Royal Hawaiian Featherwork: Na Hulu Ali‘i at LACMA
For centuries on the Hawaiian Islands, vividly colored feathers gathered from native birds were valuable cultural resources, ornamenting spectacular garments painstakingly constructed by hand. Long cloaks and short capes (‘ahu ‘ula), helmets (mahiole), and leis (lei hulu) bore rainbows of feathers to signify the divinity and power of chiefs (ali‘i), who wore them for spiritual protection and to proclaim their identity and status. These unique valuables also found use as objects of diplomacy, helping to secure political alliances and agreements. Today, fewer than 300 examples of historic featherwork exist to shape our knowledge of the art form known as nā hulu ali‘i (royal feathers).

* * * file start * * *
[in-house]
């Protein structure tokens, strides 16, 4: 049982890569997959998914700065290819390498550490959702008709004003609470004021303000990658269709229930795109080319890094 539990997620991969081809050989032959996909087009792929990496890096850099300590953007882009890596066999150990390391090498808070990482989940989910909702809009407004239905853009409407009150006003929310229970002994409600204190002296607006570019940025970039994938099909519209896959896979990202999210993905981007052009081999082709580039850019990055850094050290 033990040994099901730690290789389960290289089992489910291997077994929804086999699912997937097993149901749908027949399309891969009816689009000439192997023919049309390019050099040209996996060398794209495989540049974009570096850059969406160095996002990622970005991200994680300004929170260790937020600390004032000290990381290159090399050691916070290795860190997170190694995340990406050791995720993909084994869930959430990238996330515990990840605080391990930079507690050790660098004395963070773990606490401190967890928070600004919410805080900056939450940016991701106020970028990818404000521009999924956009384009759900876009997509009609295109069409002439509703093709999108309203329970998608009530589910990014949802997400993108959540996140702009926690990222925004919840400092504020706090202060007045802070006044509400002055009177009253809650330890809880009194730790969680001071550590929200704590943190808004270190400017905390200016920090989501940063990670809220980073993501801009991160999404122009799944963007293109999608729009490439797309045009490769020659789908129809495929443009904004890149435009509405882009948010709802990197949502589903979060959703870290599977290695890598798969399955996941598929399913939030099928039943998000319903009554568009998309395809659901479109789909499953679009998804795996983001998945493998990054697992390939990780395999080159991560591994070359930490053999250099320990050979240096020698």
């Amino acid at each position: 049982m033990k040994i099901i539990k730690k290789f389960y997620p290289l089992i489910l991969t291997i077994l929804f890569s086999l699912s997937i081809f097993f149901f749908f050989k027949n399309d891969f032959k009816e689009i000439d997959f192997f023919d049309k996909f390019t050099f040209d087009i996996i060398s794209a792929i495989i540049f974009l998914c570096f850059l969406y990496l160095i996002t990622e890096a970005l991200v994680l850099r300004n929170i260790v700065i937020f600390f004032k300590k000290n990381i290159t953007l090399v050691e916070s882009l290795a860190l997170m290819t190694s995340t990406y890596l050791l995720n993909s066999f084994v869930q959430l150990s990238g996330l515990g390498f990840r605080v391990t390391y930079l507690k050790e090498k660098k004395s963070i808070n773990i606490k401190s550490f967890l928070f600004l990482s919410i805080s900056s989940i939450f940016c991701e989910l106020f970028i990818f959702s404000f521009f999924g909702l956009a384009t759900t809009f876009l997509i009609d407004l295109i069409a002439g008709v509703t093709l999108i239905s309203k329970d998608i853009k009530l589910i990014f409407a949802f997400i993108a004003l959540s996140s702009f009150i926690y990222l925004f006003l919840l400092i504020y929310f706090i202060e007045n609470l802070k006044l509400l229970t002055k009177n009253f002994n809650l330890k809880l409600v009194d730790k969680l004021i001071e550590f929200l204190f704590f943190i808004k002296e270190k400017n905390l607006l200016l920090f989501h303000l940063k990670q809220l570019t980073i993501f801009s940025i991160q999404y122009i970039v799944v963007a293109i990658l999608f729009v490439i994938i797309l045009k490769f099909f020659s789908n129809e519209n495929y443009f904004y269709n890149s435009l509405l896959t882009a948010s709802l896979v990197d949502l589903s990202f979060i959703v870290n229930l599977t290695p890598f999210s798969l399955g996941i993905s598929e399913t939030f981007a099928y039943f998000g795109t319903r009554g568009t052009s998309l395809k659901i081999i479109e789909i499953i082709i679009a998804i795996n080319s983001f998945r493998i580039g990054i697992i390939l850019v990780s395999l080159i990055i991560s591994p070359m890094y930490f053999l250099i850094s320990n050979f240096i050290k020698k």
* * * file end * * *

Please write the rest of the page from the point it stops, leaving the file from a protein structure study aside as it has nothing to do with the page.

Monday, Tuesday, Thursday: 11 am–5 pm
Friday: 11 am–8 pm
Saturday, Sunday: 10 am–7 pm
Closed Wednesdays, Thanksgiving Day, and Christmas Day.
May 22, 2016End Date
August 7, 2016Hours
11:00 AM - 05:00 PMAddress
5905 Wilshire Boulevard, Los Angeles, CA 90036Event Type